When you’re 14 years old and your father passes away, it’s hard to imagine what’s next in your life. It’s the type of life event that could easily make you hit pause. Amy Bousquet did exactly the opposite. She hit go.
“I remember going to Career Trek, in like 2005 or 2006, I went every Saturday – I wasn’t involved in music or sports, but I did Career Trek after school,” she said.
She remembers a specific teacher, Ms. Frost, who helped her connect with Career Trek and her career learning journey.
“For some reason I remember my mom joining the dental hygiene lesson – I’m not sure why I remember that one, but I do,” she continued to explain that they had to brush their model teeth and then use a black light to see how well (or not) they had done.
She decided that she wanted to work in healthcare. She doesn’t know if Career Trek gave her the idea of healthcare, but it was important in her journey.
“Being able to go to the places [campuses], even just having the exposure of what university is, that it’s not this scary place,” Amy said.
Amy said that her dad dealt with mental health concerns before he passed and knew I wanted to be in the medical field. Amy started at Brandon University, Winnipeg campus, in 2013 and spent five years working towards her Psychiatric Nursing degree. She now works as a nurse in her field.
“It’s a really cool job, it’s tough, but it’s so rewarding,” Amy said.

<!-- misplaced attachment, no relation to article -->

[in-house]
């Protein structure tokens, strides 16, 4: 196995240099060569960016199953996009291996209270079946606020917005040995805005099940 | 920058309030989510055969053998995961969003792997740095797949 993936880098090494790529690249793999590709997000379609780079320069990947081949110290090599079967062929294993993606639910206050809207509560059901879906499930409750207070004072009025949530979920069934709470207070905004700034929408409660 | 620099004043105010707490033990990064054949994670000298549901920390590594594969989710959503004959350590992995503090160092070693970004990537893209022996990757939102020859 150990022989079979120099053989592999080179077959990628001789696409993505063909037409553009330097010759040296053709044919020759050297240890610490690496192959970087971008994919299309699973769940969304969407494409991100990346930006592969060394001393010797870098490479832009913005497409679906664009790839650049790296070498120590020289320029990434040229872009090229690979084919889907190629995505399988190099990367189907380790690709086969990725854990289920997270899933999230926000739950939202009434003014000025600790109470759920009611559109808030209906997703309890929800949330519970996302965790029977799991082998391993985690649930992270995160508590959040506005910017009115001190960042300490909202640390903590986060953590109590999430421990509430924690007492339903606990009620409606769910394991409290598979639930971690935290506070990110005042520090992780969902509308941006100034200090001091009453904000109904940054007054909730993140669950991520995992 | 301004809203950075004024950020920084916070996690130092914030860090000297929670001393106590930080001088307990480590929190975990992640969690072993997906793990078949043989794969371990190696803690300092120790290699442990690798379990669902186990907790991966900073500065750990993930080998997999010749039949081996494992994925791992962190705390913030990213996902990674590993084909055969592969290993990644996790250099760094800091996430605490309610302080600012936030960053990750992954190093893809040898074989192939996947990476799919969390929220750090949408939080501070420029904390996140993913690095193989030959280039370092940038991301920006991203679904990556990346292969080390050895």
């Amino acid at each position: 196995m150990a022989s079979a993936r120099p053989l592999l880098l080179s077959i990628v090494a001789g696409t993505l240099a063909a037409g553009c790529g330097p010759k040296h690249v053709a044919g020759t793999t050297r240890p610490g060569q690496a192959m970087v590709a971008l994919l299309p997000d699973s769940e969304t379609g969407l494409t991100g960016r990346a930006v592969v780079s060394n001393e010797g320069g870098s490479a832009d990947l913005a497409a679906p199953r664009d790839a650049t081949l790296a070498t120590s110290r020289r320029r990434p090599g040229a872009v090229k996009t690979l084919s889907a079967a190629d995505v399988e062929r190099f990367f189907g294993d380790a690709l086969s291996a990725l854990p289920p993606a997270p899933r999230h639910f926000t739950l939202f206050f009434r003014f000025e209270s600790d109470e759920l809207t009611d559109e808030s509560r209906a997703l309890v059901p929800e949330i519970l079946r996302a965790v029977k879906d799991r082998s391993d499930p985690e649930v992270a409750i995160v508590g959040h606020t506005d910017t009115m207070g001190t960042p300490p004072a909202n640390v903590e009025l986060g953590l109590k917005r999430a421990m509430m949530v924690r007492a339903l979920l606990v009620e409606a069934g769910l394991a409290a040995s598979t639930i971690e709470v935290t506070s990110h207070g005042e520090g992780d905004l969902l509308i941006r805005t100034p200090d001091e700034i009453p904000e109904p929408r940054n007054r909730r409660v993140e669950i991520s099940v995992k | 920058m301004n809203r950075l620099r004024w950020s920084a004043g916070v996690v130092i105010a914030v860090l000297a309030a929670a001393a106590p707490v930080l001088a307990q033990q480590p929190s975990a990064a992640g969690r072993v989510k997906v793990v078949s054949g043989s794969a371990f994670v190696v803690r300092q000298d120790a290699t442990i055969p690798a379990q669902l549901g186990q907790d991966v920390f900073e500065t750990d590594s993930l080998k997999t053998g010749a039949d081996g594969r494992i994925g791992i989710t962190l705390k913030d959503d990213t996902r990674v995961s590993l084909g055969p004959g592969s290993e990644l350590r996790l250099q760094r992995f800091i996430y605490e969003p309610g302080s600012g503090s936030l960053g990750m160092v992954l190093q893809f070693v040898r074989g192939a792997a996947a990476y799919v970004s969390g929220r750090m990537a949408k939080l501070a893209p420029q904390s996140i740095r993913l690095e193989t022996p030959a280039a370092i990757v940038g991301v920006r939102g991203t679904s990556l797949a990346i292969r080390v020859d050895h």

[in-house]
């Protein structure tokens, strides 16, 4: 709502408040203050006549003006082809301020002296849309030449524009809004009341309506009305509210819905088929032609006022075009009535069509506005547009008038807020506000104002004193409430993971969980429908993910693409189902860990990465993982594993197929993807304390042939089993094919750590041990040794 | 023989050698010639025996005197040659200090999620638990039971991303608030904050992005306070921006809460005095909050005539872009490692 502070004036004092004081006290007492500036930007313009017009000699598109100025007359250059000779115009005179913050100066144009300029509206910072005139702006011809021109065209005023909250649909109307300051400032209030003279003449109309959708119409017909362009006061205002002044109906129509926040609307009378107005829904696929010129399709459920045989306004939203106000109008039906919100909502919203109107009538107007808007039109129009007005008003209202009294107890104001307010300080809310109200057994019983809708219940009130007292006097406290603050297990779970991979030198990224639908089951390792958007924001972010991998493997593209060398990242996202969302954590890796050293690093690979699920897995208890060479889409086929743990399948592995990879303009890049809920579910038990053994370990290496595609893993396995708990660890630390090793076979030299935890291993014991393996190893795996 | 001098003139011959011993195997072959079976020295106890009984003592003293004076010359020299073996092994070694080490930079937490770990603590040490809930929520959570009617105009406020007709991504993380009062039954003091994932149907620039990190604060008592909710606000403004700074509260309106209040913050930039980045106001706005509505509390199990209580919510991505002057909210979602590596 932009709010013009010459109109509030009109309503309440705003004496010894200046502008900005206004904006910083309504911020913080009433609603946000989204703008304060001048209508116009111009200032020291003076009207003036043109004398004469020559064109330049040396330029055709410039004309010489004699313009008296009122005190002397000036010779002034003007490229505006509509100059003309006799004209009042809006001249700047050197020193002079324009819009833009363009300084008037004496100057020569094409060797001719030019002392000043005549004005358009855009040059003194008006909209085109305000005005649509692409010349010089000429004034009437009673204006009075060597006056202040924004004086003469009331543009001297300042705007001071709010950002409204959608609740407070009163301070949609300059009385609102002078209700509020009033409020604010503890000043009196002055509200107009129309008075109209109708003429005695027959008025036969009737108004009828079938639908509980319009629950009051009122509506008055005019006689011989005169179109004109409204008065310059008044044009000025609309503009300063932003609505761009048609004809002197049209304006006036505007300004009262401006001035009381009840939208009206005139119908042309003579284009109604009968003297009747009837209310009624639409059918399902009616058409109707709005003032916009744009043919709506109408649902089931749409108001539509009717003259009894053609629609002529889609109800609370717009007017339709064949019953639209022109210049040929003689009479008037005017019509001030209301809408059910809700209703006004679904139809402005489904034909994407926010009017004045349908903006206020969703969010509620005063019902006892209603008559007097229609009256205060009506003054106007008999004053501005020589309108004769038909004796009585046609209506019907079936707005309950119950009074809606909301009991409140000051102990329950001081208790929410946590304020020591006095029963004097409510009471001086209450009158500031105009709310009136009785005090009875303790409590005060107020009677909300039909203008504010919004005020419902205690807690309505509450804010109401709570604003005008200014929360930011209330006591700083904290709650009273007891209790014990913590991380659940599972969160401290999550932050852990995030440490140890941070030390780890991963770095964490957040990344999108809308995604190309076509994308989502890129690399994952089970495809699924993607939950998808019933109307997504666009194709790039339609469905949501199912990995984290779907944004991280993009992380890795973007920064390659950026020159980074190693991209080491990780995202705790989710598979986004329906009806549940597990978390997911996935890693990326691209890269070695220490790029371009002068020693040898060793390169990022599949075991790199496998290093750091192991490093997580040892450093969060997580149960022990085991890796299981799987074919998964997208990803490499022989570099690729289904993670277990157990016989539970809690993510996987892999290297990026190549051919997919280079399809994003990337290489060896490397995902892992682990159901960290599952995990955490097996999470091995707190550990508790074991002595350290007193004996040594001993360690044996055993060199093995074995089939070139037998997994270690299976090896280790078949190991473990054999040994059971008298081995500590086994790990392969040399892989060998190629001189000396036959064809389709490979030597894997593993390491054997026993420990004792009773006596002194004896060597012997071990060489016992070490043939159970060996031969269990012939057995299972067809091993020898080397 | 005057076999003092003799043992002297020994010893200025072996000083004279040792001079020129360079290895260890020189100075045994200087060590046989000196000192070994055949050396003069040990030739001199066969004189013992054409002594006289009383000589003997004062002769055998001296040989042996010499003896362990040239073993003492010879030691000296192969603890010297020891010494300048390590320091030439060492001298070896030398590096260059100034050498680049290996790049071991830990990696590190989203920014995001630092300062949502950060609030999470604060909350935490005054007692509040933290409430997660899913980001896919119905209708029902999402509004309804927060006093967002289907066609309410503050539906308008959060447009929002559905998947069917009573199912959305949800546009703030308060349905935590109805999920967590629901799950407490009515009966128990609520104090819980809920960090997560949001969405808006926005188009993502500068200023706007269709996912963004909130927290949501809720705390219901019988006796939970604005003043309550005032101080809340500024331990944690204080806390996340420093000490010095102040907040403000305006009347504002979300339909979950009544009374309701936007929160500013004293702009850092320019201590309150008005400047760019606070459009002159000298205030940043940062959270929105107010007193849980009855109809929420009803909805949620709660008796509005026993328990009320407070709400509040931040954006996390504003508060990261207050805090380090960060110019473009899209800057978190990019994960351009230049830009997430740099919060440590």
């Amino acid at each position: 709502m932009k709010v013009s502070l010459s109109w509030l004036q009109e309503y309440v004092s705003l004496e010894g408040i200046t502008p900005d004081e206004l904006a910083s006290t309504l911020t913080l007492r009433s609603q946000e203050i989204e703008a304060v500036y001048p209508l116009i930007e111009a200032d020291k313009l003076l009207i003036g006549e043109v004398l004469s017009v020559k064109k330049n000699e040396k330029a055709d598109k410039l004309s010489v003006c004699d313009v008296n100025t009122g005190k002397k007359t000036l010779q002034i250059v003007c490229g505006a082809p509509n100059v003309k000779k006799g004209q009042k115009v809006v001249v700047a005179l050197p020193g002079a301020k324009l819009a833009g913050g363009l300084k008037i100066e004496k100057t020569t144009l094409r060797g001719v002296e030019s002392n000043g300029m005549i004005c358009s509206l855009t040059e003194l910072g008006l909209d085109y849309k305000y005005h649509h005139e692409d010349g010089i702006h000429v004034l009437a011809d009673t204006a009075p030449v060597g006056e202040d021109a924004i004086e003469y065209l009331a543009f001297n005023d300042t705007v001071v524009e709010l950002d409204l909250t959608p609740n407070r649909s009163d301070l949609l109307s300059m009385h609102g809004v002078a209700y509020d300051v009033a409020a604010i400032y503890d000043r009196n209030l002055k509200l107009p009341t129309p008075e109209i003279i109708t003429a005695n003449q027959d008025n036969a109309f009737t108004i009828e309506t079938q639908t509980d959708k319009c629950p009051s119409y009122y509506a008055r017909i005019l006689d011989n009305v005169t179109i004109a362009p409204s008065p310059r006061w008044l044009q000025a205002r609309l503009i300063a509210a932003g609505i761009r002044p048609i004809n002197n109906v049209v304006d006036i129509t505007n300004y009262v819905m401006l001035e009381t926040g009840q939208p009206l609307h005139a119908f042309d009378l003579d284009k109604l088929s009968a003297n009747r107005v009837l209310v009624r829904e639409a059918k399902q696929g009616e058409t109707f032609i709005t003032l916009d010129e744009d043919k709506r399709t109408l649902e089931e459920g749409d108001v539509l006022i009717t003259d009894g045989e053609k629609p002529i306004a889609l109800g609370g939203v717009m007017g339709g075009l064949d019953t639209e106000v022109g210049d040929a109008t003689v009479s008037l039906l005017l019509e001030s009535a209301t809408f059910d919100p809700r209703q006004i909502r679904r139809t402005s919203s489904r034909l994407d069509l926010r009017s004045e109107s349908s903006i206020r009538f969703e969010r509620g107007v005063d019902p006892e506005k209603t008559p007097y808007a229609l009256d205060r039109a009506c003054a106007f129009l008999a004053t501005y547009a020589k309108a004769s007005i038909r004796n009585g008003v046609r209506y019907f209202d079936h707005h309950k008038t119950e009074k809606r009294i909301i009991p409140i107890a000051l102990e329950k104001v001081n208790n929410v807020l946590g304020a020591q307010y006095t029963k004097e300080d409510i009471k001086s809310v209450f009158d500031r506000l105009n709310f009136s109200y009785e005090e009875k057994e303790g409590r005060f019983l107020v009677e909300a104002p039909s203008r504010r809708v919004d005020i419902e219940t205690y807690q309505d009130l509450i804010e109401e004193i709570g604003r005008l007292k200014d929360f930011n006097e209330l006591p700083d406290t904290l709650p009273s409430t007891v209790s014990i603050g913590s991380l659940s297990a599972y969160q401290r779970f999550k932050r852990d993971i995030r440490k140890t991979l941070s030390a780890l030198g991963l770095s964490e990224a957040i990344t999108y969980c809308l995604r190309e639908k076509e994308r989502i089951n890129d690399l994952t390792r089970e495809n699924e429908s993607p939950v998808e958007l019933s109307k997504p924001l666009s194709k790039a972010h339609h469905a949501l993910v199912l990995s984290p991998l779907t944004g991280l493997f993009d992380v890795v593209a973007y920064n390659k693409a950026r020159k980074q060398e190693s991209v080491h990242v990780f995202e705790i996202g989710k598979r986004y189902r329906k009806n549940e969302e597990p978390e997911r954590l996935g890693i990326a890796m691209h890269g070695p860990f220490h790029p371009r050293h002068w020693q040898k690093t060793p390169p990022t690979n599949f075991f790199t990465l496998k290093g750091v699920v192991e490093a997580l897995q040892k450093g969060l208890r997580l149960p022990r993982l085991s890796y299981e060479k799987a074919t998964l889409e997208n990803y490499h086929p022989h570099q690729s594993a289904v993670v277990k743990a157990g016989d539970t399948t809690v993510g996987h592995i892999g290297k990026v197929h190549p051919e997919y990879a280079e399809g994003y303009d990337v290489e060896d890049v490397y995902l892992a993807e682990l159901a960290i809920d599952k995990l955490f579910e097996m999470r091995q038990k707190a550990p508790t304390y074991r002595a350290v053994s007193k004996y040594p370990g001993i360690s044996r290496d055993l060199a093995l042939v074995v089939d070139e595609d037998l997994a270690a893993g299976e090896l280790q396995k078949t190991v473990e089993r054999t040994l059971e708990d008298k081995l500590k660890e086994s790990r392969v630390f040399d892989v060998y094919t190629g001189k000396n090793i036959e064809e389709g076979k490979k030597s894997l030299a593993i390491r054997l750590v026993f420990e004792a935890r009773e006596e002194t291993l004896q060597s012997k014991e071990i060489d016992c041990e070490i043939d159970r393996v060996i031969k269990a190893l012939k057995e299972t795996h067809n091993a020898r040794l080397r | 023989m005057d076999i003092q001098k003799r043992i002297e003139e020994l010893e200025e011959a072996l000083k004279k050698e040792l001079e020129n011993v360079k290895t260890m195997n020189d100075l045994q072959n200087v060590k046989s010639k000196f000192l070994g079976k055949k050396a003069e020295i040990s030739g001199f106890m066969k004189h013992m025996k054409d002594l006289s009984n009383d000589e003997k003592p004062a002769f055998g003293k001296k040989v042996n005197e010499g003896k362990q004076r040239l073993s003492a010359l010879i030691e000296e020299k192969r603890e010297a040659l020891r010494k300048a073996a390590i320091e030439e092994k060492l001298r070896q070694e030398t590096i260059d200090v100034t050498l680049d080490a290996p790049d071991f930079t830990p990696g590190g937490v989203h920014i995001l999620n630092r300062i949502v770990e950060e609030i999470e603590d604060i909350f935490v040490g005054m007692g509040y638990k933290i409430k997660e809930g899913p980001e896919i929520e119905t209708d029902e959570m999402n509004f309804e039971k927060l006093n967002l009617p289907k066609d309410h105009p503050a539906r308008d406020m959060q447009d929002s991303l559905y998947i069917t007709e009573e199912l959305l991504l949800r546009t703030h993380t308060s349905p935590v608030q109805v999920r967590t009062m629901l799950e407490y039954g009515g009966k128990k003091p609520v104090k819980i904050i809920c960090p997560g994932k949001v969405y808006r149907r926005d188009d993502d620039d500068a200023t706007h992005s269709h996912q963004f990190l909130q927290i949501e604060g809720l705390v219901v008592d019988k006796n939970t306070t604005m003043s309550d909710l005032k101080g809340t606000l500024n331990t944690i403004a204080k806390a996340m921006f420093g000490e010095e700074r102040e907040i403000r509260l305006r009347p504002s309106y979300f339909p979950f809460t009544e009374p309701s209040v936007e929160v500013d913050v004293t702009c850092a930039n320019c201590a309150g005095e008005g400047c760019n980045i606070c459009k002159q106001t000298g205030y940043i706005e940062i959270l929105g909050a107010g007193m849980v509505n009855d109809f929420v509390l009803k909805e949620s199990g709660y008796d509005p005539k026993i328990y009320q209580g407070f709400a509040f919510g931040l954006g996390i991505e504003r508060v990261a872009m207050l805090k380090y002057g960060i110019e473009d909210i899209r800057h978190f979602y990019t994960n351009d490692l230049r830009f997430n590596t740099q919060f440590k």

“When people first come in they’re at their bottom, but, when they leave they’re well and happy and have things to look forward to and it’s like ‘wow, I was a part of that.’”
“I think it was Ms. Frost who really encouraged me,” Amy said. Ms. Frost encouraged Amy to participate in Career Trek, work with Community School Investigators to help kids learn over the summer, and continues to be important in Amy’s life 15 years later.
“I grew up in a space that wasn’t always great. My parents loved me, but it wasn’t always easy – and Ms. Frost was always there. She believed in me and got me involved in all of these things because she knew I would be successful,” Amy said.
We asked Amy what advice she would give future Career Trekkers.
“It sucks to give up your Saturdays, but it’s worth it! I think it’s so important to involve young people in these kinds of things, and to get them started [in their career development plan] early,” she said.
Career Trek has been around for 24 years, which means there are hundreds of stories like Amy’s. We want to hear them – do you remember going through Career Trek? Bringing a parent to Family Day? Visiting university campuses and realizing they weren’t scary? Maybe your story is entirely different, but we still want to hear it!